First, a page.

- If your frittata looks a little plain, gussy it up with a dollop of sour cream, some fresh chopped tomatoes, fresh herbs, salsa, or a drizzle of homemade pesto.
- If you like a browned top, place the baked frittata under the broiler for a minute or two, just until browned.
Here are some alternative combinations using the basic seasoned egg mixture:
- Broccoli, Cheddar, and Bacon Frittata: Sauté 1/3 cup of minced shallots and 1 clove of minced garlic in 1 tablespoon of olive oil until the shallot is softened, about 4 minutes. Add 1 1/2 cups of chopped broccoli florets and continue to cook for about 1 minute, until just tender. Add the egg mixture and 4 ounces of shredded cheddar cheese, and about 1/4 to 1/2 cup of crumbled cooked bacon.
- Italian Sausage, Mushroom, and Parmesan Cheese Frittata: Brown 8 to 12 ounces of bulk Italian sausage in the skillet until fully cooked. Remove the sausage from the pan and drain well. In the same pan, sauté 1/3 cup of chopped shallots or onions with 6 to 8 ounces of sliced mushrooms for about 5 to 7 minutes, until the mushrooms have released their liquid and the liquid has evaporated. Add the drained cooked sausage back to the pan. Pour the egg mixture over the sausage and mushroom mixture, and then add 1/4 cup of Parmesan cheese along with about 1/4 cup of fresh chopped basil. Top with a thinly sliced tomato or several strips of roasted red bell pepper, and then sprinkle with another tablespoon of Parmesan cheese.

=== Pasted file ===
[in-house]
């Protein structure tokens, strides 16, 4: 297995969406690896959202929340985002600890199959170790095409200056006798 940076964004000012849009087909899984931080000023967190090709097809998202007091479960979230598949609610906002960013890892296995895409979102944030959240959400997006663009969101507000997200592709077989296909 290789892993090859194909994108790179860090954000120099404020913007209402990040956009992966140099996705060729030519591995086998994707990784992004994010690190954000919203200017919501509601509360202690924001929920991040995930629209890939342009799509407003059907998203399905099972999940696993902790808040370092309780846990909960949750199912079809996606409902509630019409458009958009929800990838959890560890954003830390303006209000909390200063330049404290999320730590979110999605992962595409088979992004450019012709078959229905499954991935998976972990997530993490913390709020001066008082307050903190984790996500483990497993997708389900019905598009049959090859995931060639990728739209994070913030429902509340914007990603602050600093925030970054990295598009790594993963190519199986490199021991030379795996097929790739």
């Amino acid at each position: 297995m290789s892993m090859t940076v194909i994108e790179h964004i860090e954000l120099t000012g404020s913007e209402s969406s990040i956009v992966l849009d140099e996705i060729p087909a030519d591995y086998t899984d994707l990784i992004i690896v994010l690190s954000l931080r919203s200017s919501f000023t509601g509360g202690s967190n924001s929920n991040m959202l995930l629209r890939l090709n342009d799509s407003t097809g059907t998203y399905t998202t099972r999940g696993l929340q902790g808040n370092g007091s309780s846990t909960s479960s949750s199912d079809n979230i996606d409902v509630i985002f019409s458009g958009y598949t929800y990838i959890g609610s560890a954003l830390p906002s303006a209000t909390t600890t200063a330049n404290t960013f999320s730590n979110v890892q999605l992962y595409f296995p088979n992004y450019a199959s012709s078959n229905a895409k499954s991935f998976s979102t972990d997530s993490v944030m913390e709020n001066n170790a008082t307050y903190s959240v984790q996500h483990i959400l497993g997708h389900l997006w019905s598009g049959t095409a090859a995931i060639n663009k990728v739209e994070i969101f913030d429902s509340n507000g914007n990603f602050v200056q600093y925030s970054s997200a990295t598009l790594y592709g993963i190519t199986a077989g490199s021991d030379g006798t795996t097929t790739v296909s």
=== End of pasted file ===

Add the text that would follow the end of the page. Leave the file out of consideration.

- Spinach and Feta Frittata: Sauté 1/2 cup of diced onion in 1 tablespoon of olive oil until translucent, about 5 minutes. Add 4 to 5 ounces of baby spinach to the pan and continue to cook for about 3 minutes—until the spinach is wilted and liquids have evaporated. Add 1 tablespoon of chopped fresh dill to the egg mixture. Pour the egg mixture over spinach and onions and sprinkle with 1 cup of drained and crumbled feta cheese.
- Vegetarian-Friendly Spring Vegetable Frittata: Omit the ham and add 1/2 cup of thawed frozen peas to the frittata when you add the cheese.
How to Store and Reheat
- Refrigerate leftover frittata in a covered shallow container within 2 hours and eat within 3 days.
- To reheat leftover frittata, preheat the oven to 350 F and place the frittata slices in an oven-safe dish or pan. Cover the pan tightly with foil and heat the frittata for about 20 minutes, or until it registers 165 F in the center of the thickest slice.
What is the Difference Between an Omelet and a Frittata?
Omelets and frittatas have some similarities—both are made with eggs and various ingredients, which may or may not include vegetables, meats, and cheese. A frittata might serve one or several people and is started in an open skillet on the stovetop and finished in the oven. A frittata may be served hot or at room temperature. An omelet is typically cooked for one in a skillet on the stovetop and is served hot.
Do You Flip a Frittata?
You don't have to flip a frittata—you can finish it in the oven and brown it under the broiler if you like. Flipping does have its advantages—lighter texture and more uniform browning—but it can be challenging if you don't have a specialty pan.